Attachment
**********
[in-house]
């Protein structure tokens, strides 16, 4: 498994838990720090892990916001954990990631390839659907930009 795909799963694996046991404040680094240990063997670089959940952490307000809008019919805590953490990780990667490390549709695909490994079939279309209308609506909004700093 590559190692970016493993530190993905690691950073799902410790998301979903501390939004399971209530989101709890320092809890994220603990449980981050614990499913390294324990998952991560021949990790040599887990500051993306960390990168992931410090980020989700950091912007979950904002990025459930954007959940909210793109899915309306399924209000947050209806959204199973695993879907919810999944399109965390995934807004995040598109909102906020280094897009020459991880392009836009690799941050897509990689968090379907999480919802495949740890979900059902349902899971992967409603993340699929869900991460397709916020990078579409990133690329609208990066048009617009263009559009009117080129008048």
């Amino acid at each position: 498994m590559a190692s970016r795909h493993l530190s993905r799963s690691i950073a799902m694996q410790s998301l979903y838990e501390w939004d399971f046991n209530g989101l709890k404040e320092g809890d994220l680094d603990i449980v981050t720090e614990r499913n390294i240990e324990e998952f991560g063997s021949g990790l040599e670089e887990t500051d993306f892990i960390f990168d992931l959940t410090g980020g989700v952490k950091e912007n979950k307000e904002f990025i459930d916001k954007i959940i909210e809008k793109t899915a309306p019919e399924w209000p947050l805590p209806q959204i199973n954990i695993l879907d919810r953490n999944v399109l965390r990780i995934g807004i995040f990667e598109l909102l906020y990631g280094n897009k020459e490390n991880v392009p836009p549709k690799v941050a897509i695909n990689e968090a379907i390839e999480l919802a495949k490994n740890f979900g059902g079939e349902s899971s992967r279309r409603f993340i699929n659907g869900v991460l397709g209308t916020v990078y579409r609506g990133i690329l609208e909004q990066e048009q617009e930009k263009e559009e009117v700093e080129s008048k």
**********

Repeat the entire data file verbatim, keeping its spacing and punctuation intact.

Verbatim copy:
[in-house]
């Protein structure tokens, strides 16, 4: 498994838990720090892990916001954990990631390839659907930009 795909799963694996046991404040680094240990063997670089959940952490307000809008019919805590953490990780990667490390549709695909490994079939279309209308609506909004700093 590559190692970016493993530190993905690691950073799902410790998301979903501390939004399971209530989101709890320092809890994220603990449980981050614990499913390294324990998952991560021949990790040599887990500051993306960390990168992931410090980020989700950091912007979950904002990025459930954007959940909210793109899915309306399924209000947050209806959204199973695993879907919810999944399109965390995934807004995040598109909102906020280094897009020459991880392009836009690799941050897509990689968090379907999480919802495949740890979900059902349902899971992967409603993340699929869900991460397709916020990078579409990133690329609208990066048009617009263009559009009117080129008048």
């Amino acid at each position: 498994m590559a190692s970016r795909h493993l530190s993905r799963s690691i950073a799902m694996q410790s998301l979903y838990e501390w939004d399971f046991n209530g989101l709890k404040e320092g809890d994220l680094d603990i449980v981050t720090e614990r499913n390294i240990e324990e998952f991560g063997s021949g990790l040599e670089e887990t500051d993306f892990i960390f990168d992931l959940t410090g980020g989700v952490k950091e912007n979950k307000e904002f990025i459930d916001k954007i959940i909210e809008k793109t899915a309306p019919e399924w209000p947050l805590p209806q959204i199973n954990i695993l879907d919810r953490n999944v399109l965390r990780i995934g807004i995040f990667e598109l909102l906020y990631g280094n897009k020459e490390n991880v392009p836009p549709k690799v941050a897509i695909n990689e968090a379907i390839e999480l919802a495949k490994n740890f979900g059902g079939e349902s899971s992967r279309r409603f993340i699929n659907g869900v991460l397709g209308t916020v990078y579409r609506g990133i690329l609208e909004q990066e048009q617009e930009k263009e559009e009117v700093e080129s008048k």